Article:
Coul Links golf course development in spotlight as public consultation period nears end
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Ambitious plans for an 18-hole golf course at Coul Links, Embo continue to spark debate as the public consultation period for the new development nears its end.
Communities for Coul (C4C), the not-for-profit group behind a renewed bid to push forward with a plan for a championship golf course at the site, announced in February that it had submitted a planning application for the new development to Highland Council.
The application follows a crowdfunding exercise, which saw the group reach their 'full funding target' of £150,000 in October last year.
C4C's new proposal follows a similar project led by a group of private individuals, which was blocked by the Scottish Government at a public enquiry on environmental grounds three years ago.
Coul Links debate
The group said that studying the inquiry’s findings had “enabled and guided” development of their fresh plans, and that environmental concerns raised at the public inquiry have been the key consideration in developing fresh plans for Coul Links.
However, a coalition of seven environmental organisations is expressing concern over the new plans, saying any development of this type and scale would have an impact on the international and national protected areas.
Buglife, Butterfly Conservation, Plantlife, Marine Conservation Society, the National Trust for Scotland, RSPB Scotland and the Scottish Wildlife Trust each previously campaigned against the original Coul Links application.
Planning consent has also recently been granted for a £20 million Coul Links eco-hotel, which will be built only if the golf course plan goes ahead.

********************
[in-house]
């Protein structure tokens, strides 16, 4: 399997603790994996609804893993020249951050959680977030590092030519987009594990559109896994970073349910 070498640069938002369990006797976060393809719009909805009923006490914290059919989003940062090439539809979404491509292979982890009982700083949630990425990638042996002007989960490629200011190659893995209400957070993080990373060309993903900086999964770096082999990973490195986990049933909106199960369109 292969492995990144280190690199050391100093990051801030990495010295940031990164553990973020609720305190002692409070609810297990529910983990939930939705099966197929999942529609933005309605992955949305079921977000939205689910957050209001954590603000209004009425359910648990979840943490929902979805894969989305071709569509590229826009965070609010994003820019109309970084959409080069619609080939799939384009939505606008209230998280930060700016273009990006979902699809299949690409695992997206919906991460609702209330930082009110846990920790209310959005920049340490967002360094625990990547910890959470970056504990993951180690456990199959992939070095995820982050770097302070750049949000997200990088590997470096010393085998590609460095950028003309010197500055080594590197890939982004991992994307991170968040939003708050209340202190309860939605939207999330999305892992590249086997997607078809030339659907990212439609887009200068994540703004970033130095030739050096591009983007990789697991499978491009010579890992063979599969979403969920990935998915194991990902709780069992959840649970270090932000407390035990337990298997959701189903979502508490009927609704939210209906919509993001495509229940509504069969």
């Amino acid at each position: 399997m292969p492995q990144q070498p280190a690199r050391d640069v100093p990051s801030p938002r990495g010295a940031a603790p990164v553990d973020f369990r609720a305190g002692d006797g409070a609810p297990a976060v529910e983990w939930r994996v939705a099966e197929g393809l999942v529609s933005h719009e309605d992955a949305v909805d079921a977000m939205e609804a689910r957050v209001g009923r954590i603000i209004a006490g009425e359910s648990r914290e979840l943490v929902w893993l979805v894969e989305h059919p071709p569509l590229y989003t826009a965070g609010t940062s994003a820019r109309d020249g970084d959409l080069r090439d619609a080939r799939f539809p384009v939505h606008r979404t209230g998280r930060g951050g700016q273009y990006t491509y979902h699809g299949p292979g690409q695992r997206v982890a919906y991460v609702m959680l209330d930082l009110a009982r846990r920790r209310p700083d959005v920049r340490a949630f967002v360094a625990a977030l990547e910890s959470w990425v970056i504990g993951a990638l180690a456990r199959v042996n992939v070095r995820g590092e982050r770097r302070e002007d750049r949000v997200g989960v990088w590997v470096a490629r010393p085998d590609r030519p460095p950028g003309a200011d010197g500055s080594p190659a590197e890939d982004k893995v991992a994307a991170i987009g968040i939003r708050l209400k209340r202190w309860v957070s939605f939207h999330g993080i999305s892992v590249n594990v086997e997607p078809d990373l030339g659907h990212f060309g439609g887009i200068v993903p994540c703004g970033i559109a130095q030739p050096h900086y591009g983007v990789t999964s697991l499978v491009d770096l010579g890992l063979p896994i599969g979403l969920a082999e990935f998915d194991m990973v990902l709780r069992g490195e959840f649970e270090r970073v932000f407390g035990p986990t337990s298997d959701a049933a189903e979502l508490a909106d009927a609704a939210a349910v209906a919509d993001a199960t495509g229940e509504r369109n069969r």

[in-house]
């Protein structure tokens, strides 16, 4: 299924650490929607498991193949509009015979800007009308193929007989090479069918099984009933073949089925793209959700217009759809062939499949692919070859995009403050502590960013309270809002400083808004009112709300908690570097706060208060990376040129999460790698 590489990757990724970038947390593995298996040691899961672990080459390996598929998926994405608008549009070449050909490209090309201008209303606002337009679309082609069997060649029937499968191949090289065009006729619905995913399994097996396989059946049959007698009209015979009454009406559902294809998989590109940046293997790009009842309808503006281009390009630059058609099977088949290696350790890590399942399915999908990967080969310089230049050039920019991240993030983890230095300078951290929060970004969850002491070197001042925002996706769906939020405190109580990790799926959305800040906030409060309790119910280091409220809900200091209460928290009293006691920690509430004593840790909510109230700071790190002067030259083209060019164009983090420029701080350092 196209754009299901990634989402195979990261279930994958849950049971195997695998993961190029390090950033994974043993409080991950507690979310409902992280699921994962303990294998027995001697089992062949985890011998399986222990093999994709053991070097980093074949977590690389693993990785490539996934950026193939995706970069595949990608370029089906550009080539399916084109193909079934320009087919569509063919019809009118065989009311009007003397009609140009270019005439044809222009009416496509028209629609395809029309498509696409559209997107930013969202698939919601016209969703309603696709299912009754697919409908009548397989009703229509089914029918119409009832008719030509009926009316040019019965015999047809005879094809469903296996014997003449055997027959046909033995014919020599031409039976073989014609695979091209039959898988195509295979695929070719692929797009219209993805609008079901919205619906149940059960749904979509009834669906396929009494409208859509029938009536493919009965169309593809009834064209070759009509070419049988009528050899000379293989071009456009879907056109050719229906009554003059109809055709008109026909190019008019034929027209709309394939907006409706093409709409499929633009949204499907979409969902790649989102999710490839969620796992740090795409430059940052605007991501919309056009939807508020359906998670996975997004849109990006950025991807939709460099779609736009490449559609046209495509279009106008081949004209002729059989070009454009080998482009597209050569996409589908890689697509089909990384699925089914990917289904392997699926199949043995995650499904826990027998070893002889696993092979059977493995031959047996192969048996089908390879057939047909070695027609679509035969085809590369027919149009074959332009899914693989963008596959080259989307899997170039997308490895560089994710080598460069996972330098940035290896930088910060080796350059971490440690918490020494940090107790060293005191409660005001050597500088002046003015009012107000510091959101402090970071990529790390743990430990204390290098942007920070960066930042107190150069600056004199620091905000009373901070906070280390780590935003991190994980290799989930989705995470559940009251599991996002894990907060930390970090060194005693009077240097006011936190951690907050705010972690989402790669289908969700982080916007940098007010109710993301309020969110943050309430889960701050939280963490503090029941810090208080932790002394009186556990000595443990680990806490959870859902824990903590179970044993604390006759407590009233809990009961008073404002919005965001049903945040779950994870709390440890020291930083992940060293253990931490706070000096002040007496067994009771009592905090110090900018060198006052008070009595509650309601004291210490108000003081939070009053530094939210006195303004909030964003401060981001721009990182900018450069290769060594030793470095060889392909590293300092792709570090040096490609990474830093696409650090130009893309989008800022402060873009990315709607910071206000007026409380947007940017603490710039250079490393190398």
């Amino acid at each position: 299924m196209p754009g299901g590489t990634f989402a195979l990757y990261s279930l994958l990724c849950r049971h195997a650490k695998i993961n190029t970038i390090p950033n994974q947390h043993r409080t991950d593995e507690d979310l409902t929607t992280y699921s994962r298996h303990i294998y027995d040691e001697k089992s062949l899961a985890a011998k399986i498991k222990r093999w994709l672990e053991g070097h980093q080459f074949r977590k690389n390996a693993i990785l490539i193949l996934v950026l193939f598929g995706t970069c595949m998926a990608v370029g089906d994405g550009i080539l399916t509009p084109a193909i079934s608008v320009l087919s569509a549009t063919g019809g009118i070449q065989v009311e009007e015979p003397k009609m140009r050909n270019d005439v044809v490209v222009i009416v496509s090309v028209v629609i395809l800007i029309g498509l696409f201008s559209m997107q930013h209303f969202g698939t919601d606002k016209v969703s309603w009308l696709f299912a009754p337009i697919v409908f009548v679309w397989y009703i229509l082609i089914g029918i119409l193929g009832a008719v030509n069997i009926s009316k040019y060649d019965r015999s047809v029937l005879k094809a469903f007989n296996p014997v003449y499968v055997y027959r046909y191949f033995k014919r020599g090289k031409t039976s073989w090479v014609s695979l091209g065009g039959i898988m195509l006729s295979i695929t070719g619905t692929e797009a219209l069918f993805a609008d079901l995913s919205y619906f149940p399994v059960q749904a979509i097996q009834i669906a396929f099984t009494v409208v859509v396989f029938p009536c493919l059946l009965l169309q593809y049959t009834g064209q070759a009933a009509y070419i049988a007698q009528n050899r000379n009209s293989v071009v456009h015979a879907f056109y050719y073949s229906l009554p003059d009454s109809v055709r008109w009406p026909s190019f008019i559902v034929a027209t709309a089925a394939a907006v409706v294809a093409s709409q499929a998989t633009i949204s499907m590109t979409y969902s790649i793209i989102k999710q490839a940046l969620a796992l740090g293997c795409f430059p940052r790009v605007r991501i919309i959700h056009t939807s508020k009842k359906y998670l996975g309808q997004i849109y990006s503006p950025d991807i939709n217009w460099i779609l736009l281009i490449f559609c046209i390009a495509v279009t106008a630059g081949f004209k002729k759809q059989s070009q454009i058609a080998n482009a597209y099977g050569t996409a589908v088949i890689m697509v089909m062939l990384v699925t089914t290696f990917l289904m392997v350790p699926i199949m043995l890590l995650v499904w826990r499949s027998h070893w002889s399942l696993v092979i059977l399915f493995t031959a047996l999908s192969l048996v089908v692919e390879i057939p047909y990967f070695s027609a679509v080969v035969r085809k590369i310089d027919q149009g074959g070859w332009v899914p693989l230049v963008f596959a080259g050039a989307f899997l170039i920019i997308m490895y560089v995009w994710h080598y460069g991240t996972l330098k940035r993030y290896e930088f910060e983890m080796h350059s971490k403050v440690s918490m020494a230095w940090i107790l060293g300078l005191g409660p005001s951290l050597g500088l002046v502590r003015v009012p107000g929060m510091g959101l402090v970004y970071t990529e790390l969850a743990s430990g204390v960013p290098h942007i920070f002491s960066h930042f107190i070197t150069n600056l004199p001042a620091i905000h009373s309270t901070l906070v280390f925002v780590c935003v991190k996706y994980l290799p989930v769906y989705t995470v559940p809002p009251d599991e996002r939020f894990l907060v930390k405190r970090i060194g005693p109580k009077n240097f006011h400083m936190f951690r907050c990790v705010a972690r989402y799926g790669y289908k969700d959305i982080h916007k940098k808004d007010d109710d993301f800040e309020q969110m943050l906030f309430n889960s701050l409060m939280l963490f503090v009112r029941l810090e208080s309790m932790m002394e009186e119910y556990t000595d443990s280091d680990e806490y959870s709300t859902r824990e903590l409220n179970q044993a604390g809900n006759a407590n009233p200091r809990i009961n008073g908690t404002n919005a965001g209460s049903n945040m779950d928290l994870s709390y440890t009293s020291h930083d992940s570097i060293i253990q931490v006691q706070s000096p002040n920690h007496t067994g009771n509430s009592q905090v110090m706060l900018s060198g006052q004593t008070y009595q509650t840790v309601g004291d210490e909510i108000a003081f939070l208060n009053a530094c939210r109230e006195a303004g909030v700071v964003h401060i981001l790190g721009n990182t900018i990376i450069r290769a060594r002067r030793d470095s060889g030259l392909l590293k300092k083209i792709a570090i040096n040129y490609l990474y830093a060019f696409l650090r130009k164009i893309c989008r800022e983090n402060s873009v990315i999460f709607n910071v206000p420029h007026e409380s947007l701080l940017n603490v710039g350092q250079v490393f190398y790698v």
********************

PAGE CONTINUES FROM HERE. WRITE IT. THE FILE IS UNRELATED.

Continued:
In March, C4C responded to walkers' fears over access to the land.
In its objection to planners, Ramblers Scotland pointed out that the development would considerably reduce the amount of land the public can access.
The charity has stated that seven holes of the proposed new 18-hole course would cross the John O’Groats Trail – a long-distance route designated as a core path by Highland Council.
A spokesperson said: "Ramblers Scotland is concerned by many details within the application, including a lack of understanding of the way that Scottish access rights apply on golf courses.
"One document suggests that walkers will be restricted to using a single path and that work to create a public access plan will only begin after the course is completed."
But a spokesman for Communities for Coul (C4C) responded, saying: “Our plans will in no way limit access for ramblers or other visitors who want to enjoy the natural beauty of Coul Links.
"In fact, they will make the site considerably more accessible for more people to be able to walk there."
Ramblers Scotland has since launched a petition, appealing to Highland Council to reject the bid. C4C has offered to meet Ramblers Scotland to discuss its fears.
In Dornoch, the stance of the community council is to be determined following a meeting on Tuesday, May 2 as they aim to gather information after listening to 15-minute presentation from C4C and opposition group, Not Coul.
Community council treasurer Jerry Bishop said it would be a “fact finding mission” ahead of the body deciding its stance on the development.